Thursday 1 May 2014

The Good Life Eatery, Sloane Avenue

 Working for a women's health website, as I did only a few months ago, I've been aware of The Good Life Eatery since its opening on Sloane Avenue late last year. This trendy cafe promises good, wholesome food, made from the freshest and tastiest ingredients available. With all dishes gluten-free, what better place to go for a Sunday brunch after indulging in a bottle of wine and a pizza the night before?! We knew it would be heaving, but for a meal fit for the likes of Rosie Huntington Whiteley, we decided we were prepared to wait.

And just as well, as the place was packed out. There were queues for tables and queues for take-away. We all stood squashed in the doorway, whilst those lucky enough to have a table chuckled, instagramed, and took their time finishing the last drips of their almond milk lattes (infuriating, although we couldn't blame them - we would be doing the same as soon as we were given a chance). It was suggested to us that we might order at the bar first, then give the waitress a nod when we were finally seated. I ordered the all-greens frittata, but declined one of the cafe's speciality juices when I was told  it was £6.50 per bottle. Despite being 100% natural fruit and veg, and tasting delicious (as I sampled a friend's later) I couldn't quite justify the cost per sip, so opted for a large skinny Americano instead. After about twenty minutes we finally had a table and gestured to the waitress at the bar that we were ready for our food... But sadly, that was when the real wait started.

If you read my blog regularly, you'll know that on the whole, I'm complimentary of the places I go to; a couple of slip-ups may go unmentioned if the overall experience was enjoyable. But on this occasion, I'm afraid, it's simply unavoidable. The Good Life Eatery makes it perfectly clear that, with room for only 25 people to sit, there's a "first come, first served" policy. But, in my mind, once they're through the door, a customer is a customer, and whether they're seated or standing in the queue, they should be treated with the same amount of respect. Watching three people take up a table for six for an hour after finishing their meal simply isn't fair on the twenty people waiting. If they aren't going to be considerate enough to move on, as they proved they weren't, a polite nudge from a member of staff would have been nice.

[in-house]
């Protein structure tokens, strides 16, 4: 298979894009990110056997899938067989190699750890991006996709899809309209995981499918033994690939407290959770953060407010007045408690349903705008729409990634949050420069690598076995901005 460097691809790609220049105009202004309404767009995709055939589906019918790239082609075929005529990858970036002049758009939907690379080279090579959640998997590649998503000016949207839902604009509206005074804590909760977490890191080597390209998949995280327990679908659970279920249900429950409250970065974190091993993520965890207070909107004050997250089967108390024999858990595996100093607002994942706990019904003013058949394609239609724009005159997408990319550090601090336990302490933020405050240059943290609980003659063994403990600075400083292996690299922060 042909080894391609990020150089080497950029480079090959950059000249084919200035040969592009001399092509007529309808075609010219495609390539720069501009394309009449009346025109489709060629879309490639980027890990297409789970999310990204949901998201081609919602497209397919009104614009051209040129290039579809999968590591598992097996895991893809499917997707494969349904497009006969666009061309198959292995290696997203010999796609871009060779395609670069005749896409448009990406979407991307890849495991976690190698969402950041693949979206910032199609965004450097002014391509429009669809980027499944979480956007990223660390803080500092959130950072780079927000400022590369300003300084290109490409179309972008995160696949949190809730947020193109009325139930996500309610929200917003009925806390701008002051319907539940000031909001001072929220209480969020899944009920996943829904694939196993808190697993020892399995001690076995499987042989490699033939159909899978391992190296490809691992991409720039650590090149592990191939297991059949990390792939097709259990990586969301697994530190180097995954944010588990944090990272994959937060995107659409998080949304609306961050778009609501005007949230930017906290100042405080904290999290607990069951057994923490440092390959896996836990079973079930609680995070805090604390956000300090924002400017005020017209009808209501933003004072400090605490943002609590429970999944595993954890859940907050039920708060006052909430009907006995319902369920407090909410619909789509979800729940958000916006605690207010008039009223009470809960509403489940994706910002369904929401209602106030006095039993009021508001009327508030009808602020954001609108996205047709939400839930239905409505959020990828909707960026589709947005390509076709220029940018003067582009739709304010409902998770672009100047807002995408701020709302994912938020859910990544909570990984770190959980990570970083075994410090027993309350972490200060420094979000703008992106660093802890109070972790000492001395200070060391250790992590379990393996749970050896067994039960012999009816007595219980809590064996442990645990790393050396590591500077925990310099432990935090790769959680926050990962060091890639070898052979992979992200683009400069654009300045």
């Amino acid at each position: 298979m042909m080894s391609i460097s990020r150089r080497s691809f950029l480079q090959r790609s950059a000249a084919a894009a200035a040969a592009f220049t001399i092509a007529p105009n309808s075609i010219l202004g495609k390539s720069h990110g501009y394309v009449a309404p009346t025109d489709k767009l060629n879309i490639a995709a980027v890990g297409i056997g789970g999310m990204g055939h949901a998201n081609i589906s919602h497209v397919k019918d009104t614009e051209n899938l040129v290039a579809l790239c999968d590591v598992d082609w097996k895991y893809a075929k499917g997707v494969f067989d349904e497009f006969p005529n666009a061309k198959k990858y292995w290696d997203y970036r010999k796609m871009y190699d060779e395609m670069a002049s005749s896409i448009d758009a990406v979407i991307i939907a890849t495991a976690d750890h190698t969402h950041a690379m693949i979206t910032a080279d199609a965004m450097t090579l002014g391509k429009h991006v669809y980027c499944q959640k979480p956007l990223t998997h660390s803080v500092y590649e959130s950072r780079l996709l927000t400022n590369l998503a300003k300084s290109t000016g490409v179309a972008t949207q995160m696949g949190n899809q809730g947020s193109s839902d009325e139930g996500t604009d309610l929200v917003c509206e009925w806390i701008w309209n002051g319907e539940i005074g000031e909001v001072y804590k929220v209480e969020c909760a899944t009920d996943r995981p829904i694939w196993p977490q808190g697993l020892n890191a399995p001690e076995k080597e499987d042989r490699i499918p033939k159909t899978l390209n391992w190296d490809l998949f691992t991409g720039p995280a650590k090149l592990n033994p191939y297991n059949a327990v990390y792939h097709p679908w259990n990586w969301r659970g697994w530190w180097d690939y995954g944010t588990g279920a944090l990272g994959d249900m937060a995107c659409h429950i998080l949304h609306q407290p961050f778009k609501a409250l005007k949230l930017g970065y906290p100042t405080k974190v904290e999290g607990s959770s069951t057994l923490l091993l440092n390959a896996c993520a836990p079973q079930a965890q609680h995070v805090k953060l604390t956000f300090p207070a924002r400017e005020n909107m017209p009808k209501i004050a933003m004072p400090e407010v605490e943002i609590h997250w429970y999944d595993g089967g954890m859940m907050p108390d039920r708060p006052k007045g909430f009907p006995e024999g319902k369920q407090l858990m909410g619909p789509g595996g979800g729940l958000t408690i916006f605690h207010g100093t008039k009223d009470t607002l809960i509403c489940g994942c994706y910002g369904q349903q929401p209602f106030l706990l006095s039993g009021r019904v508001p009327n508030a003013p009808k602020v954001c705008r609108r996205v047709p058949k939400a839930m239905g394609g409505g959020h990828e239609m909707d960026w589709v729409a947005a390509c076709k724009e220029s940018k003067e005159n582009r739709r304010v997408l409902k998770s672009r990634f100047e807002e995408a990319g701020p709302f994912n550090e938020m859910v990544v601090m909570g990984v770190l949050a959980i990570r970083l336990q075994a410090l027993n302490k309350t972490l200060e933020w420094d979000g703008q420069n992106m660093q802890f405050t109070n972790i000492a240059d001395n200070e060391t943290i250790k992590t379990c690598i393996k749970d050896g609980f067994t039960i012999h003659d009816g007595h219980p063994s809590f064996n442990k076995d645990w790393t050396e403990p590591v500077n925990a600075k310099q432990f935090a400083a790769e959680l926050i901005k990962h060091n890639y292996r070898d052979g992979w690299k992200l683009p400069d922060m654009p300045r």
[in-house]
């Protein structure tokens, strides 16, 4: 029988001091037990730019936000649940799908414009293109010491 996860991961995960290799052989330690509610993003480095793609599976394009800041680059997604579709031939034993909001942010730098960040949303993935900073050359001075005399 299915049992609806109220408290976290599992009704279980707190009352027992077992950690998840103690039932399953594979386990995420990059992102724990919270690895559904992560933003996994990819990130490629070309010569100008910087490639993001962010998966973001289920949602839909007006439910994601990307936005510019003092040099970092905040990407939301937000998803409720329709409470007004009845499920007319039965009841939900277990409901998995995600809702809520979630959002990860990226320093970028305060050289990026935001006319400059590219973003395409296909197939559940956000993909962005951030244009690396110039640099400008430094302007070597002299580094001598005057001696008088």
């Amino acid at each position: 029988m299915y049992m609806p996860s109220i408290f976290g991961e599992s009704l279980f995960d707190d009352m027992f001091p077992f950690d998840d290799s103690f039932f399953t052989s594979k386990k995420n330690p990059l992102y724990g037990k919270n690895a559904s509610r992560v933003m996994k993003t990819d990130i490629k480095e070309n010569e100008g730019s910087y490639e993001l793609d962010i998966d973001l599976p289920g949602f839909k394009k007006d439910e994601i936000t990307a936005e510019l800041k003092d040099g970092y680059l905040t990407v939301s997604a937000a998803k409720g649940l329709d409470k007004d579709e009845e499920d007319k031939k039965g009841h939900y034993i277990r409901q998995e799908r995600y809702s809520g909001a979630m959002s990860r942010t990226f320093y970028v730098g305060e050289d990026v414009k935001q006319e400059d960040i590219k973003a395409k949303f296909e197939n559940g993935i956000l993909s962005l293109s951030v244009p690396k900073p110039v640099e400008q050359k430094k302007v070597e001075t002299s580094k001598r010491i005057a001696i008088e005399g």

We sat down at a table of ample size for the four of us, but with a bench seat along the wall and only one chair, we had to squeeze three of us down one side. We asked if there was another chair, but apparently they are serious about seating for 25 only... Luckily after half an hour, the table next to us freed up so we slid down and made space for the couple and single woman who had been in the queue behind us and still hadn't been seated. But even after this time, there was still no sign of our brunch (though at 2.30, it was lunch by now) or even our coffees. I was nominated to go and ask. 

When giving our number, the waiter look worriedly at the pile of receipts sitting on the counter - it was clear our food had not been put through. I reordered our coffees and returned to my table. Another ten minutes passed and our coffees were finally brought, but for a large Americano, mine was a little on the small side. I was then informed that large coffees were only available for take-aways as they didn't have large mugs, but I must have made what my mum refers to as the "dangerous face", because he scampered back to the bar and brought me back a cardboard cup.

But still, no food. By this point it was laughable, and we all made jokes about going home and making it ourselves in quicker time. The very smiley manager then came over and suggested that to make up for the wait he would bring us all cakes on the house. We thanked him, and I joked that we would really like our mains before pudding, but apparently that wasn't taken on board as we were greeted in seconds with two brownies and two slices of Red Velvet.

We managed to resist tucking in long enough for our lunch to FINALLY arrive. Although smaller than I would have expected for the price, I couldn't fault my frittata in the slightest. It was absolutely gorgeous and even now, several days later, I can taste it with much ease. Everyone had a bit and agreed that it was not only delicious, but the best meal on the table (don't you love it when that happens?!). Packed full of lovely fresh greens, it was made even greater by the side of homemade pesto, made with almonds rather than pine nuts. The eggs Benedict and the avocado on toast also looked great, and all of us were substantially filled by the end... But it would have been rude to waste the cakes, wouldn't it? Both sweets were wonderfully moist but as often happens with gluten-free, a little sickly sweet. We were defeated, and packaged the remainder up to take home ( which is saying something, as two of my friends are baking bloggers!).

So all in all, I wasn't hugely impressed with The Good Life Eatery, but the food was absolutely wonderful. I was also reassured by the couple next to us that, as regulars, they usually experience much better service. Maybe another trip at a less busy time would be a good thing. 

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